I must admit to having a love-hate relationship with the works of the great Shakespeare. I have to have a certain amount of respect for works that have lasted and been loved for so many centuries. But I feel that they aren't perfect either. I think if Shakespeare had lived in our time, he'd be a soap opera writer, or write for a show like Grey's Anatomy or Desperate Housewives. Behind all the fancy schmancy language is usually a pretty simple story. Stories that rely on pretty simple people. Or stupid people in some cases.
And then there's the language. I have to read the versions with the translations on the side of the page just to understand it. I mean, it's English, but it's not. I know what the words mean, but when they're all put together the way he did it, I feel like I'm dyslexic. Not being able to understand such a simple story only makes me feel stupid, which makes me like Shakespeare less. But, when I do get it, I really do get it. And it's usually fun at that point.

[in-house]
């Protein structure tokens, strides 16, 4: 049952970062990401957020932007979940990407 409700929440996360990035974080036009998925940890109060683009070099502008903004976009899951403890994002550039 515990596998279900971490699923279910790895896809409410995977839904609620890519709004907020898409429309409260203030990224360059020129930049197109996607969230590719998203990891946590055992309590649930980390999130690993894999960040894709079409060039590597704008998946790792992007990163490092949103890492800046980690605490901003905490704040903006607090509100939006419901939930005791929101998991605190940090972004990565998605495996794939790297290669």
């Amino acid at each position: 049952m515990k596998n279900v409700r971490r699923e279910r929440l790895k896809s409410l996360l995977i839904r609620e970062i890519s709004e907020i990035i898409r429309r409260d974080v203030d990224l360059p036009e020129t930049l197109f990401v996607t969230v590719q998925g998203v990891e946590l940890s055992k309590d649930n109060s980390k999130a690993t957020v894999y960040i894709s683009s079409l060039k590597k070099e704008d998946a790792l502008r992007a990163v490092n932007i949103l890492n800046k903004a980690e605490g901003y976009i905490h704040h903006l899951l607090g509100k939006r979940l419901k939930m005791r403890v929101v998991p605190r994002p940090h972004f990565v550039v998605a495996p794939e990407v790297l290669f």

I just don't think he should have written about stuff he didn't necessarily know anything about, like mental illness. It's one thing to write about witches and magic, cuz that's not real and whatever you want it to be, it can be. But knowing how mental illness works is kind of important when you use it so often as a story-telling device. Sure it makes for an interesting story, but it's not very helpful. There's such a stigma against mental illness already that there doesn't need to be stuff like that out there giving people the wrong idea.
I know he can't be considered responsible for it, he was a product of his times, and who knows what sort of education he had. I'm sure that's well known, but I don't care enough right now to Google it.